Wildlife conservation groups sue over lack of plan for railroad to reduce grizzly deaths in Montana


HELENA, Mont. — Two wildlife conservation groups have filed a lawsuit against BNSF Railway over delays in finalizing a plan to reduce the number of federally protected grizzly bears that are killed by trains in northwestern Montana and northern Idaho.

WildEarth Guardians and the Western Environmental Law Center filed the lawsuit in federal court in Missoula on Thursday arguing BNSF and other railroads that use their tracks, including Amtrak, have been killing grizzly bears without an incidental take permit for decades. Such permits, required under the U.S. Endangered Species Act, allow a certain number of protected animals to be killed in exchange for efforts by a company to try to reduce the deaths.

BNSF Railway says that even though it doesn’t have a permit, it is taking measures to prevent grizzly bear deaths.

The railroad’s first efforts to obtain an incidental take permit began in 2004 and have still not been completed nearly 20 years later, the lawsuit filed by the wildlife conservation groups says.

“We are extremely disappointed that, after all these years, BNSF has refused to change its business practices to prevent the unnecessary deaths of Montana’s iconic grizzlies, resulting in the tragic deaths of three bears just this fall,” Sarah McMillan, Wildlife and Wildlands Program director at the Western Environmental Law Center in Missoula. “When a company chooses to operate in the epicenter of key habitat for a threatened species, it must take some responsibility to adapt practices to minimize its impacts on these animals.”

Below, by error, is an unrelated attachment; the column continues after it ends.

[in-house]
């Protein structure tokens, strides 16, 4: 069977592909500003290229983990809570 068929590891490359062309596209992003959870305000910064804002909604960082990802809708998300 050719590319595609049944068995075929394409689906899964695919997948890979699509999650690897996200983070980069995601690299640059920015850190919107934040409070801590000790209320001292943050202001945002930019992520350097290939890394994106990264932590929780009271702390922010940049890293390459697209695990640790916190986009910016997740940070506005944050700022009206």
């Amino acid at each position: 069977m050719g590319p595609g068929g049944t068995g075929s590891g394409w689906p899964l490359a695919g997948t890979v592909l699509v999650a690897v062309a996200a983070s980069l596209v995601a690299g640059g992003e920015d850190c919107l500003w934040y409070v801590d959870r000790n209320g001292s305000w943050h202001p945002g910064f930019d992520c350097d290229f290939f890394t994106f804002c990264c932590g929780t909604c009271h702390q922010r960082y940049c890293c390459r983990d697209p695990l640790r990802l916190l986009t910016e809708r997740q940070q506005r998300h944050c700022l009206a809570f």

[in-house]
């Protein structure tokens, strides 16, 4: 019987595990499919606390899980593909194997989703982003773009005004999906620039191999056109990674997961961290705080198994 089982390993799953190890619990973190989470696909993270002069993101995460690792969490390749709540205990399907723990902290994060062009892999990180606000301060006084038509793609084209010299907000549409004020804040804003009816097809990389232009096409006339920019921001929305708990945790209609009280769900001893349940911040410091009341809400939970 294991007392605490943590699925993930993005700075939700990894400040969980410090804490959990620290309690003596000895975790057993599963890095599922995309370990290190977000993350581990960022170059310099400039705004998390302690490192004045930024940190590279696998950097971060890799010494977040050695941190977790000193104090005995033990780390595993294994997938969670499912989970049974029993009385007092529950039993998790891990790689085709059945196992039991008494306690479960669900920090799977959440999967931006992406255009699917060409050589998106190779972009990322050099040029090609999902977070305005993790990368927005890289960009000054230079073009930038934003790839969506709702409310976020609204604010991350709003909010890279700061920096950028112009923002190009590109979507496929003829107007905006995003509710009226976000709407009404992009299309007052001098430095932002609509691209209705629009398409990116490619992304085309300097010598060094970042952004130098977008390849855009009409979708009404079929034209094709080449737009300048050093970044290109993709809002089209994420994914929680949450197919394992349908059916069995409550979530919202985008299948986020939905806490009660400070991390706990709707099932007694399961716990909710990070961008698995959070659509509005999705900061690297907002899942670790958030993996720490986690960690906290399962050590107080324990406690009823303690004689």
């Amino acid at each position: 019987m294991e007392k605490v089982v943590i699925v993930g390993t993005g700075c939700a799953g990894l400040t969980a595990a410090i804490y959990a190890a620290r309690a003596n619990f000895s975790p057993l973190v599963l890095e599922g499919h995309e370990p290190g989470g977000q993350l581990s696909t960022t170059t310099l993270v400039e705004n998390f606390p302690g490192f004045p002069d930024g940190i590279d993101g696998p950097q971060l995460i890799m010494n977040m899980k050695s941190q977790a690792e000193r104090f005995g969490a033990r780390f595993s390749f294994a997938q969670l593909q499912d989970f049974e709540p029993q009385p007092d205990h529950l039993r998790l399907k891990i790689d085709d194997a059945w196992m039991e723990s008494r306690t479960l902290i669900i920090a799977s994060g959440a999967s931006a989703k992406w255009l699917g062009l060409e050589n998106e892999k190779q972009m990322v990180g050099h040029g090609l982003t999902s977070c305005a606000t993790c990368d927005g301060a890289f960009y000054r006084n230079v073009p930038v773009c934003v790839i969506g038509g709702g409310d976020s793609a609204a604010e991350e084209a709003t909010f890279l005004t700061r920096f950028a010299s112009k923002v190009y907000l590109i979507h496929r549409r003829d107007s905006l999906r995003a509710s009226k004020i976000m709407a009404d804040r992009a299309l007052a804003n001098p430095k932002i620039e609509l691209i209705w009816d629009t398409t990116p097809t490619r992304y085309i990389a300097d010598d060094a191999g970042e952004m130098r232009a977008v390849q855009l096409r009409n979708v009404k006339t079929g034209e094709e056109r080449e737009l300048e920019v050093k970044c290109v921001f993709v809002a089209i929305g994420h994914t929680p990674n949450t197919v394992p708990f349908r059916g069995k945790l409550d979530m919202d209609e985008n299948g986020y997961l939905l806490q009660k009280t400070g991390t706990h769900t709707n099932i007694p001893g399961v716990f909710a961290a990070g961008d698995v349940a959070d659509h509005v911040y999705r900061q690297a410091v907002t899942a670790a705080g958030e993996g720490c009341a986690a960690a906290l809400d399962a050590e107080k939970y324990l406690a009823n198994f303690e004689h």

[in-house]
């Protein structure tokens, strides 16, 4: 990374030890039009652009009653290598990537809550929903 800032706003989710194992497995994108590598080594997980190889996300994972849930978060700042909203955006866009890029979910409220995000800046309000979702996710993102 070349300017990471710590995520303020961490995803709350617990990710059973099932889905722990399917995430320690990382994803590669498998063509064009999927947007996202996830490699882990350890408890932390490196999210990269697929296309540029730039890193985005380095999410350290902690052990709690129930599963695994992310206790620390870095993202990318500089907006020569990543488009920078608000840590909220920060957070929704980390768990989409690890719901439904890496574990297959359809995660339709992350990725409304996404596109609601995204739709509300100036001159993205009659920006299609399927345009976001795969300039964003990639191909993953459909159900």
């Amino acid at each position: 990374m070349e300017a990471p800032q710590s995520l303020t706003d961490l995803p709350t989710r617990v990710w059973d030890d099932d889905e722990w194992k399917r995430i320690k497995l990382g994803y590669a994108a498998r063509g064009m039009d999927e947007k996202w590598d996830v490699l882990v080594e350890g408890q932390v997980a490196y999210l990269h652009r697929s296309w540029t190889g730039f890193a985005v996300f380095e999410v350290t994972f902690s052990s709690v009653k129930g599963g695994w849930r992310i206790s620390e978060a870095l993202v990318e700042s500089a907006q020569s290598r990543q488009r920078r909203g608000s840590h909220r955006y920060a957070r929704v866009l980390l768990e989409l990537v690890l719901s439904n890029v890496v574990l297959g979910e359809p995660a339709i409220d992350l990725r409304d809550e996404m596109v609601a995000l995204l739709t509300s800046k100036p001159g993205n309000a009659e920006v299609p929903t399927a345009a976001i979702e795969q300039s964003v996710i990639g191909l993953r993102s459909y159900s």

The tracks at issue in the case stretch between Shelby, Montana, and Sandpoint, Idaho, and between the Montana cities of Kalispell and Columbia Falls. The tracks also cross through two grizzly bear recovery areas: the Northern Continental Divide Ecosystem — which includes Glacier National Park and the Bob Marshall Wilderness — and the Cabinet-Yaak Ecosystem in northwestern Montana and northern Idaho. An estimated 1,000 grizzly bears live in the Northern Continental Divide Ecosystem while 50 to 60 bears live in the Cabinet-Yaak.